Beef is not a word you will often find on an Indian menu and the reason for that of course is that Hindus do not consume cows for religious reasons. But beef is not absent from the very secular India's food tapestry-- in fact it features regularly in the cuisines of Christians and Muslims who constitute a sizable chunk of the country's billion-plus population.
I have for you today a vegan version of a beef curry that's cooked in the Catholic kitchens of Goa, a former Portuguese colony that sits languidly along India's west coast. I have written before on these pages about Goa's distinctive cuisine which -- although not something you'll often find featured on Indian restaurant menus -- is undoubtedly one of the most exquisite you will ever taste. Goan Christian cuisine is heavily influenced by the land's Portuguese colonizers and it sparkles with ingredients like vinegar, an ingredient not commonly used in other Indian cuisines. But it also incorporates some very Indian ingredients that are available easily along the coast, like coconut and spices.
For my vegan beef curry I used two types of meat substitutes: tempeh and some beefless strips from Gardein. That's because I wanted to incorporate a variety of textures to replace the mouth-feel of the meat and also pack a protein wallop (there's nearly 19 grams of protein in each serving). You can go with one or the other, use a completely different meat substitute, or even cook this entirely with vegetables. Mushrooms and/or eggplant would be great here.
To make this a recipe where no one will miss the meat I added layers and layers of flavor, using aromatic vegetables and herbs. In went some green peppers, mint and coriander. And in the end, to mellow down the puckering sourness of the vinegar, I added a sweet dash of coconut milk.
This is a good dish to serve when you need to please different palates, including carnivorous ones. This is also a good dish to make the day before-- the flavors meld and merge beautifully when the curry has time to stand. Keep in mind you need to marinate the meat substitutes for at least two hours-- I wouldn't recommend cutting on the time because the substitutes need it to absorb the marinade to give you the most flavor. Once that's done, this dish comes together in minutes.
Here's the recipe. Enjoy!
Vegan Goan "Beef" Curry
(Makes 8 servings)
1 8-oz package of tempeh
1 11.5-oz package of Gardein Beefless Strips
4 medium potatoes,cubed and placed in a microwave-safe bowl with 1 tbsp of water. Cover and zap for five minutes or until the potatoes are just tender and not mushy.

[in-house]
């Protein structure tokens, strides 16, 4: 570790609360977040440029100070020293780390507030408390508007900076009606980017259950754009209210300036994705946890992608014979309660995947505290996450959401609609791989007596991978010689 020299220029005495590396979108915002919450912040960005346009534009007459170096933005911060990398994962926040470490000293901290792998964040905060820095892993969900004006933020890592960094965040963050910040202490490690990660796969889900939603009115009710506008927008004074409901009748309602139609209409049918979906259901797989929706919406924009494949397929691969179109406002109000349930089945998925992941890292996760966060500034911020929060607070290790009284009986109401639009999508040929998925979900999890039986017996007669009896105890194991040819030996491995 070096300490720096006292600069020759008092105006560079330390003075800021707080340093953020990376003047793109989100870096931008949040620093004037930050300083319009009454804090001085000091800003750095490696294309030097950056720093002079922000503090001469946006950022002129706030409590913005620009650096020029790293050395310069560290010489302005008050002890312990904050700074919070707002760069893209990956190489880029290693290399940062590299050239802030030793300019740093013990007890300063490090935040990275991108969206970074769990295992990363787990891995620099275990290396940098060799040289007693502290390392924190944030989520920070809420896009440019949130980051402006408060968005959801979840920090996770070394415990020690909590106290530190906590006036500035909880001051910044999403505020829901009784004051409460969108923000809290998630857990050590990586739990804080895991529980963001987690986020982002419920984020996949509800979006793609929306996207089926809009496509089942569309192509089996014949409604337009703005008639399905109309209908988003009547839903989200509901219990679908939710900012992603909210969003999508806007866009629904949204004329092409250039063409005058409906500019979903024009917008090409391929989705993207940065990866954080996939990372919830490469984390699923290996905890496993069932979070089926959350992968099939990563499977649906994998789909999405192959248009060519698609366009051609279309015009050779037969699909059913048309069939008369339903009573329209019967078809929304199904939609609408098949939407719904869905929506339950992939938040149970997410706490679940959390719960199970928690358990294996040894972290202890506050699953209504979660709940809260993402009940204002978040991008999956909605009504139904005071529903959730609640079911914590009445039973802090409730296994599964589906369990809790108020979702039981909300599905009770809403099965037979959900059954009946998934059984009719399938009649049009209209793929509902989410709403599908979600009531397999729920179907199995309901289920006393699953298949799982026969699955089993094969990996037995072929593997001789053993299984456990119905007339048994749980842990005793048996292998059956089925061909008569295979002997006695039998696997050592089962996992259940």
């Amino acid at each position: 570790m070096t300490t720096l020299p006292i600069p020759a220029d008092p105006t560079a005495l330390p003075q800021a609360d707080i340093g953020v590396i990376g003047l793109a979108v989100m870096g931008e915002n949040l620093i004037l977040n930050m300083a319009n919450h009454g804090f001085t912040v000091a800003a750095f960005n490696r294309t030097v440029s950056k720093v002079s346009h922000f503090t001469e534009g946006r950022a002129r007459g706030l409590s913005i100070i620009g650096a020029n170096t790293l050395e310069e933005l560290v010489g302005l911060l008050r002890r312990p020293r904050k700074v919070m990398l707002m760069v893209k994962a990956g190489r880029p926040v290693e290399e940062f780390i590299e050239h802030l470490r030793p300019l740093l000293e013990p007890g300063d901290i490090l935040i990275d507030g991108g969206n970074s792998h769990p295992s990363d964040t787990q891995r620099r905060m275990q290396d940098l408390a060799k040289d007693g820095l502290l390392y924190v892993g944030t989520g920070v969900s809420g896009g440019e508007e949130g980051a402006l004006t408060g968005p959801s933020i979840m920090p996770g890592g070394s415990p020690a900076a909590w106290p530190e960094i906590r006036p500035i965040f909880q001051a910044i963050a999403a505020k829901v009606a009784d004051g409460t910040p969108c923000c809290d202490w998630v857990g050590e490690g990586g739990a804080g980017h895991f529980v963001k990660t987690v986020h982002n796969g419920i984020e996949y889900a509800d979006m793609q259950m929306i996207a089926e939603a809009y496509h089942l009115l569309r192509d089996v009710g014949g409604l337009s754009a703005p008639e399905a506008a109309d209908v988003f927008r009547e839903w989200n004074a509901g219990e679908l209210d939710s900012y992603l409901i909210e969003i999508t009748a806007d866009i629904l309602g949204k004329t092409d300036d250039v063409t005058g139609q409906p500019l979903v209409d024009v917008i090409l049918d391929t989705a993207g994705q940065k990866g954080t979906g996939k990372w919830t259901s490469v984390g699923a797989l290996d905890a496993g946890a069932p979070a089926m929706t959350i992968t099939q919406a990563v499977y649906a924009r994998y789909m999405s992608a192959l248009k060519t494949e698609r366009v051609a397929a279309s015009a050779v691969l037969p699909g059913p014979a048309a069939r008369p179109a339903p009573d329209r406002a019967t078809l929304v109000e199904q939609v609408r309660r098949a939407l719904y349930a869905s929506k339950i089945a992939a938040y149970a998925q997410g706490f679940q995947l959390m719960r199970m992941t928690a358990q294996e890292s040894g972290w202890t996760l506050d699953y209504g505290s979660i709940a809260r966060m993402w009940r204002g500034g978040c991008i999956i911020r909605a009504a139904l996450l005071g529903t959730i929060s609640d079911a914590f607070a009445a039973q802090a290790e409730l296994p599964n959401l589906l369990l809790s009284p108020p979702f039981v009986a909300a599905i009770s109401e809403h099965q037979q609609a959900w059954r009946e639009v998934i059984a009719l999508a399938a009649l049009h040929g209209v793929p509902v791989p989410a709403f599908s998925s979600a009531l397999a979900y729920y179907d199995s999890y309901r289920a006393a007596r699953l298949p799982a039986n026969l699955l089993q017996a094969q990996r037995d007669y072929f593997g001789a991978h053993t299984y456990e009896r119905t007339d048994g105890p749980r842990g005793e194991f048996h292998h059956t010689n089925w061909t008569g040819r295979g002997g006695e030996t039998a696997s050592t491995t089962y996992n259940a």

1 green bell pepper, minced
2 tbsp vinegar
2 tbsp lemon juice
1 medium onion, one half roughly chopped, the other half minced
5 cloves of garlic, chopped
1/2-inch knob of ginger, chopped
12 curry leaves
1/2 tsp turmeric
1 tbsp coriander seeds
1 tsp cumin seeds
1 tsp mustard seeds
4 green cardamom pods
1-inch stick of cinnamon
2 tsp garam masala
1/4 cup mint leaves, chopped
1/4 cup coriander leaves, chopped, plus more for garnish
1 moderately hot red chilli pepper, like byadgi, that's eaten widely in Goa. You can substitute with a poblano pepper or, if you don't have any of these, skip the chilli at this stage and add more paprika and a dash of cayenne when you add the powdered spices later in the recipe.
1 tsp paprika
1 tbsp grated jaggery (can substitute with brown sugar)
2 tbsp tomato paste
1/3 cup thick coconut milk
1 tbsp vegetable oil
In a small skillet roast the cumin, coriander, mustard, chilli pepper, cardamom and cinnamon until the coriander seeds are golden and a few shades darker. Keep stirring so you don't burn anything. Remove the spices to a blender.
To the blender add one half of the onion (the half you chopped), the vinegar, and the lemon juice.
Blend until you have a smooth paste and then scrape the paste onto the meat substitutes, in a bowl. Mix well so all the pieces are coated and set aside to marinade at least 2 hours.
In a saucepan, heat the oil over medium-high heat. Add the onions and curry leaves and saute until golden spots appear on the onions. Lower the heat to medium-low, add the mint leaves, turmeric, ginger and garlic and stir fry for a few seconds.
Increase the heat to medium-high again, add the green peppers and coriander leaves, and stir-fry for another three or four minutes or until the peppers start to soften.
Add the cooked potatoes, stir-fry for a few seconds, then add the tomato paste and mix well to coat all the vegetables. Add the beef substitutes with all the marinade. Stir well.
Add 1-2 cups of water, depending on the thickness you desire for the curry, stir well, and let the curry come to a boil. Add the grated jaggery or sugar. Lower the heat and let it simmer about five minutes for all the flavors to come together.
Stir in the coconut milk and turn off the heat. Garnish with coriander leaves.
Serve hot with some crusty bread or boiled rice.